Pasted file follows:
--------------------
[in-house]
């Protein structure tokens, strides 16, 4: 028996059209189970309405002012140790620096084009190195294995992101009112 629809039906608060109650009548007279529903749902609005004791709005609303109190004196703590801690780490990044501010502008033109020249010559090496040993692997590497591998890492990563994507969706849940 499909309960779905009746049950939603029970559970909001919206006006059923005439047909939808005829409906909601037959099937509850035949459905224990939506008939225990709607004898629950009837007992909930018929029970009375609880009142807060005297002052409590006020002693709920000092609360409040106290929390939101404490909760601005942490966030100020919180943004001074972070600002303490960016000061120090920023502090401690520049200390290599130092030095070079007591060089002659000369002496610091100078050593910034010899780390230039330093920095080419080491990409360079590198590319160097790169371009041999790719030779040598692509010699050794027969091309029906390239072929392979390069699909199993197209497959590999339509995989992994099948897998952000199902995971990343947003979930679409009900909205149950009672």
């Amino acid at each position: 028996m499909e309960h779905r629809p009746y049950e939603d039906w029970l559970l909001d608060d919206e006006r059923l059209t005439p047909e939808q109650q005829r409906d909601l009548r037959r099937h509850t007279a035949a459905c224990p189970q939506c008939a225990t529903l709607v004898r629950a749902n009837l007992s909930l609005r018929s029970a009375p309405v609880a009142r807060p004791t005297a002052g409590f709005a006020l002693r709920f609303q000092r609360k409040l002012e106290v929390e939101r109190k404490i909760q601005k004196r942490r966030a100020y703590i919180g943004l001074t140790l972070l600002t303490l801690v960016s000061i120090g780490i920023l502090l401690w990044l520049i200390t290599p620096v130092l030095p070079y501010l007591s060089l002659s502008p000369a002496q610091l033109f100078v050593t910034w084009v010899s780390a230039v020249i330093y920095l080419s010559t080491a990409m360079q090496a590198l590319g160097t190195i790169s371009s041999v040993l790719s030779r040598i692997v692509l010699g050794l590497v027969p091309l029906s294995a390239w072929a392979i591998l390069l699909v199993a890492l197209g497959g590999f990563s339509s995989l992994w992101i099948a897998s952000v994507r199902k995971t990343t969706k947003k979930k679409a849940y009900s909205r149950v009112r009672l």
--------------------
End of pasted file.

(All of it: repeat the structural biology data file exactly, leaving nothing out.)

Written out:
[in-house]
């Protein structure tokens, strides 16, 4: 028996059209189970309405002012140790620096084009190195294995992101009112 629809039906608060109650009548007279529903749902609005004791709005609303109190004196703590801690780490990044501010502008033109020249010559090496040993692997590497591998890492990563994507969706849940 499909309960779905009746049950939603029970559970909001919206006006059923005439047909939808005829409906909601037959099937509850035949459905224990939506008939225990709607004898629950009837007992909930018929029970009375609880009142807060005297002052409590006020002693709920000092609360409040106290929390939101404490909760601005942490966030100020919180943004001074972070600002303490960016000061120090920023502090401690520049200390290599130092030095070079007591060089002659000369002496610091100078050593910034010899780390230039330093920095080419080491990409360079590198590319160097790169371009041999790719030779040598692509010699050794027969091309029906390239072929392979390069699909199993197209497959590999339509995989992994099948897998952000199902995971990343947003979930679409009900909205149950009672």
């Amino acid at each position: 028996m499909e309960h779905r629809p009746y049950e939603d039906w029970l559970l909001d608060d919206e006006r059923l059209t005439p047909e939808q109650q005829r409906d909601l009548r037959r099937h509850t007279a035949a459905c224990p189970q939506c008939a225990t529903l709607v004898r629950a749902n009837l007992s909930l609005r018929s029970a009375p309405v609880a009142r807060p004791t005297a002052g409590f709005a006020l002693r709920f609303q000092r609360k409040l002012e106290v929390e939101r109190k404490i909760q601005k004196r942490r966030a100020y703590i919180g943004l001074t140790l972070l600002t303490l801690v960016s000061i120090g780490i920023l502090l401690w990044l520049i200390t290599p620096v130092l030095p070079y501010l007591s060089l002659s502008p000369a002496q610091l033109f100078v050593t910034w084009v010899s780390a230039v020249i330093y920095l080419s010559t080491a990409m360079q090496a590198l590319g160097t190195i790169s371009s041999v040993l790719s030779r040598i692997v692509l010699g050794l590497v027969p091309l029906s294995a390239w072929a392979i591998l390069l699909v199993a890492l197209g497959g590999f990563s339509s995989l992994w992101i099948a897998s952000v994507r199902k995971t990343t969706k947003k979930k679409a849940y009900s909205r149950v009112r009672l």